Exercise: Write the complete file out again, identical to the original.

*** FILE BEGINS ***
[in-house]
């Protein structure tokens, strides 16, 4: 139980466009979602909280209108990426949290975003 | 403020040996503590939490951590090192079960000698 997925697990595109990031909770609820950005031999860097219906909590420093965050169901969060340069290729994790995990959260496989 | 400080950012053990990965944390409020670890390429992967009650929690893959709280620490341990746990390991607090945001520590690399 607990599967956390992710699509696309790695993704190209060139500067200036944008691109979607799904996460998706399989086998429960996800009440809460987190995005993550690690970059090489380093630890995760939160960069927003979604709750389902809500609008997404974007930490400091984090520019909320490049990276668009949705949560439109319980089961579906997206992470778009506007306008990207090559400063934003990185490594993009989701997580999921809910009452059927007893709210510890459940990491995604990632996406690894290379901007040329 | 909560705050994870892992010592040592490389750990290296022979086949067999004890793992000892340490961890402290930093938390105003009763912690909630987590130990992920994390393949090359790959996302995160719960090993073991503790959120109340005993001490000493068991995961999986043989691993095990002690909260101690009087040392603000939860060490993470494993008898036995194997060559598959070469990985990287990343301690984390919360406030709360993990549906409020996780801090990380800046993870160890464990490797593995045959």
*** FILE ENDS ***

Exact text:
[in-house]
């Protein structure tokens, strides 16, 4: 139980466009979602909280209108990426949290975003 | 403020040996503590939490951590090192079960000698 997925697990595109990031909770609820950005031999860097219906909590420093965050169901969060340069290729994790995990959260496989 | 400080950012053990990965944390409020670890390429992967009650929690893959709280620490341990746990390991607090945001520590690399 607990599967956390992710699509696309790695993704190209060139500067200036944008691109979607799904996460998706399989086998429960996800009440809460987190995005993550690690970059090489380093630890995760939160960069927003979604709750389902809500609008997404974007930490400091984090520019909320490049990276668009949705949560439109319980089961579906997206992470778009506007306008990207090559400063934003990185490594993009989701997580999921809910009452059927007893709210510890459940990491995604990632996406690894290379901007040329 | 909560705050994870892992010592040592490389750990290296022979086949067999004890793992000892340490961890402290930093938390105003009763912690909630987590130990992920994390393949090359790959996302995160719960090993073991503790959120109340005993001490000493068991995961999986043989691993095990002690909260101690009087040392603000939860060490993470494993008898036995194997060559598959070469990985990287990343301690984390919360406030709360993990549906409020996780801090990380800046993870160890464990490797593995045959």